Internal Audit Independence


To ensure their independence, internal auditors must carry out their work freely and objectively. They cannot subordinate their judgment on audit matters to that of others, and they should have the support of senior management, the board of directors and the audit committee. Use the following to determine internal audit independence.


The director of internal auditing reports to an individual in the organization with sufficient authority to
  Promote independence.
  Ensure broad audit coverage.
  Ensure adequate consideration of audit reports.
  Ensure appropriate action on audit recommendations.
The director communicates directly with the board, meets privately with the board annually and regularly attends and participates in board meetings.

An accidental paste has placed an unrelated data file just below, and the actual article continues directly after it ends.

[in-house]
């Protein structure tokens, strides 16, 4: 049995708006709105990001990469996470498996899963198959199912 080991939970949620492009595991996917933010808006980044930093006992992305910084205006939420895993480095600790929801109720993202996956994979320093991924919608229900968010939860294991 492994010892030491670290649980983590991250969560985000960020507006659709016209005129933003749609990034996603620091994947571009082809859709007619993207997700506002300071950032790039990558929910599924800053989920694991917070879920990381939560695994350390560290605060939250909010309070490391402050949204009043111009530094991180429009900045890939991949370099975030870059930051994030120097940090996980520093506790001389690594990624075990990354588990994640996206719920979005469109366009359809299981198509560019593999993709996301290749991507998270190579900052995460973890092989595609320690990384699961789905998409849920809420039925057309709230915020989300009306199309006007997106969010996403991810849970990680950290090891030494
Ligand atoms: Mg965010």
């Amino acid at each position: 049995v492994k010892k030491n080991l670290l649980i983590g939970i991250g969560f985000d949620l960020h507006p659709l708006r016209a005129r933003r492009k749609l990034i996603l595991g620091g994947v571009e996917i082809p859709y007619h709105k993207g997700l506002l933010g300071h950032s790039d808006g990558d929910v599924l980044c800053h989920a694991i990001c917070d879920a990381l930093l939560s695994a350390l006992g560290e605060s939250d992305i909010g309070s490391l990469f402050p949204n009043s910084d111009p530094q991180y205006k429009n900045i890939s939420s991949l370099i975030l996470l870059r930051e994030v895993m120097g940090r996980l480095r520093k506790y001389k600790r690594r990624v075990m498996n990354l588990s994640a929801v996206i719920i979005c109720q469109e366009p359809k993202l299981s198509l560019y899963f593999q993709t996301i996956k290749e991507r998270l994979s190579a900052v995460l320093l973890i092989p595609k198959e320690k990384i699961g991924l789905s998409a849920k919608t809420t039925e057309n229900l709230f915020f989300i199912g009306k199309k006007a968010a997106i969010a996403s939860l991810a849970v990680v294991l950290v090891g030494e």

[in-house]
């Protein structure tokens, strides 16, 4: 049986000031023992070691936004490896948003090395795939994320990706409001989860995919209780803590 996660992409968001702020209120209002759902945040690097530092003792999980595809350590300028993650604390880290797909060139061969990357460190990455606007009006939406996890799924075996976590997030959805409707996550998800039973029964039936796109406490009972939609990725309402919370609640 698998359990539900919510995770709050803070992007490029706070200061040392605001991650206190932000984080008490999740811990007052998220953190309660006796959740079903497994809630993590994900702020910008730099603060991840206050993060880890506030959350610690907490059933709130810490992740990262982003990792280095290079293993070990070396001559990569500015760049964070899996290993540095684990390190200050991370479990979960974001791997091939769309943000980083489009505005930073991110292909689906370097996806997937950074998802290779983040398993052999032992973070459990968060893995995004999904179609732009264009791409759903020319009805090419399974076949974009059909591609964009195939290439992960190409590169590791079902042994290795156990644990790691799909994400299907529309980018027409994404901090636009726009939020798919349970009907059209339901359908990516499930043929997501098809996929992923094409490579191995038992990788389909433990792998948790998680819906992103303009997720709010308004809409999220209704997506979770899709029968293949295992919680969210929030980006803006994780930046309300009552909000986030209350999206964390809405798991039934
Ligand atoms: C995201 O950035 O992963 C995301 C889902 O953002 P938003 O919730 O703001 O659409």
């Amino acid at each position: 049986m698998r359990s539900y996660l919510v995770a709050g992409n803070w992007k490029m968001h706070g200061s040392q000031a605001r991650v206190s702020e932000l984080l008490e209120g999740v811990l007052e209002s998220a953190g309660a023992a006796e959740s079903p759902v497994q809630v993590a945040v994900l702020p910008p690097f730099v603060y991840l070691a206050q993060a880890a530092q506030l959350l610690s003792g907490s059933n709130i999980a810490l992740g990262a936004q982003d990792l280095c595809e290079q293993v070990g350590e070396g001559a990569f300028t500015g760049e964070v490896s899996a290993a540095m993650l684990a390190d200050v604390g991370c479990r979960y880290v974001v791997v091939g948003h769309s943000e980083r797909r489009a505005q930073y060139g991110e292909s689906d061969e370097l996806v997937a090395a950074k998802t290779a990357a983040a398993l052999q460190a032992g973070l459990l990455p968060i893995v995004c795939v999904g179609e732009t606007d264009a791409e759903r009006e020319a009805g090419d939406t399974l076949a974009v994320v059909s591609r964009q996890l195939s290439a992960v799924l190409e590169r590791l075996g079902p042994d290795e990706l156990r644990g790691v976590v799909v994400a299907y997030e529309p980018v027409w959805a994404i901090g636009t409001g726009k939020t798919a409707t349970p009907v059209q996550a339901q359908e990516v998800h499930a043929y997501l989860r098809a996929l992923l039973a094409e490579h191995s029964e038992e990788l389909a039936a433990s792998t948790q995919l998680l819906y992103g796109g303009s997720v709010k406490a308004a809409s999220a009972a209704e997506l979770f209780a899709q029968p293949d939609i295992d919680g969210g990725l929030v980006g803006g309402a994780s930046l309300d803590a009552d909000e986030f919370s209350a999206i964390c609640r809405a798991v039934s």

The board concurs in the appointment or removal of the director.
The purpose, authority and responsibility of the internal auditing department is defined in a charter that is approved by senior management and the board of directors and assessed by the director of internal audit. Results of assessments are reported to senior management and the board. The charter should
  Establish the departments position within the organization.
  Authorize access to records, personnel and properties relevant to the performance of audits.
  Define the scope of internal auditing activities.
The director should submit annually the following for senior management approval and to the board of directors for their information:
  Summary of the departments audit work schedule.
  Staffing plan.
  Activity reports that highlight significant findings and recommendations.


Staff assignments ensure potential and actual conflicts of interest and bias are avoided.
Internal auditors report to the director any situations indicating a possible conflict of interest.
Staff assignments are rotated periodically.
Internal auditors do not assume operating responsibilities.

Source: The Institute of Internal Auditors, Standards for the Professional Practice of Internal Auditing .


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